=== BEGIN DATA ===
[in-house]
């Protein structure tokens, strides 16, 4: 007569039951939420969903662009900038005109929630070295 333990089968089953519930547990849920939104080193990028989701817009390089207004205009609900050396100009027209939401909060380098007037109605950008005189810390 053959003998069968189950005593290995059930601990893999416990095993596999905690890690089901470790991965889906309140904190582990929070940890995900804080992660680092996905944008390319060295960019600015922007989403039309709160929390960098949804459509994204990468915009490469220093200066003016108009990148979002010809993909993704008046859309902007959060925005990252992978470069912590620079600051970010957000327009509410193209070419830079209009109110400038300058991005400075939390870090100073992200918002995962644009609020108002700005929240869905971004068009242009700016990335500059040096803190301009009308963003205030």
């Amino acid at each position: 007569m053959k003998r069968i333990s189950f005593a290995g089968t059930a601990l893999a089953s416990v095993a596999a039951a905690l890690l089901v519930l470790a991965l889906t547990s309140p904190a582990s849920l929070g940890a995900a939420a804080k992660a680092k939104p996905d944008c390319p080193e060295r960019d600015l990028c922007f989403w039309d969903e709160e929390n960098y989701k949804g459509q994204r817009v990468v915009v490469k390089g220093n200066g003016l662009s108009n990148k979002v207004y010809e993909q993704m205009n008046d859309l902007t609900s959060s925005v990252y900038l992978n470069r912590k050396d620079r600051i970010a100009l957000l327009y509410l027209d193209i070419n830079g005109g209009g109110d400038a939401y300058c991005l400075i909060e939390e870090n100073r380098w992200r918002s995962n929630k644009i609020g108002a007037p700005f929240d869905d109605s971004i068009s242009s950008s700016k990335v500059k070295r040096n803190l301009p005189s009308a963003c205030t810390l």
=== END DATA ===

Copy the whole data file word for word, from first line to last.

[in-house]
């Protein structure tokens, strides 16, 4: 007569039951939420969903662009900038005109929630070295 333990089968089953519930547990849920939104080193990028989701817009390089207004205009609900050396100009027209939401909060380098007037109605950008005189810390 053959003998069968189950005593290995059930601990893999416990095993596999905690890690089901470790991965889906309140904190582990929070940890995900804080992660680092996905944008390319060295960019600015922007989403039309709160929390960098949804459509994204990468915009490469220093200066003016108009990148979002010809993909993704008046859309902007959060925005990252992978470069912590620079600051970010957000327009509410193209070419830079209009109110400038300058991005400075939390870090100073992200918002995962644009609020108002700005929240869905971004068009242009700016990335500059040096803190301009009308963003205030």
């Amino acid at each position: 007569m053959k003998r069968i333990s189950f005593a290995g089968t059930a601990l893999a089953s416990v095993a596999a039951a905690l890690l089901v519930l470790a991965l889906t547990s309140p904190a582990s849920l929070g940890a995900a939420a804080k992660a680092k939104p996905d944008c390319p080193e060295r960019d600015l990028c922007f989403w039309d969903e709160e929390n960098y989701k949804g459509q994204r817009v990468v915009v490469k390089g220093n200066g003016l662009s108009n990148k979002v207004y010809e993909q993704m205009n008046d859309l902007t609900s959060s925005v990252y900038l992978n470069r912590k050396d620079r600051i970010a100009l957000l327009y509410l027209d193209i070419n830079g005109g209009g109110d400038a939401y300058c991005l400075i909060e939390e870090n100073r380098w992200r918002s995962n929630k644009i609020g108002a007037p700005f929240d869905d109605s971004i068009s242009s950008s700016k990335v500059k070295r040096n803190l301009p005189s009308a963003c205030t810390l």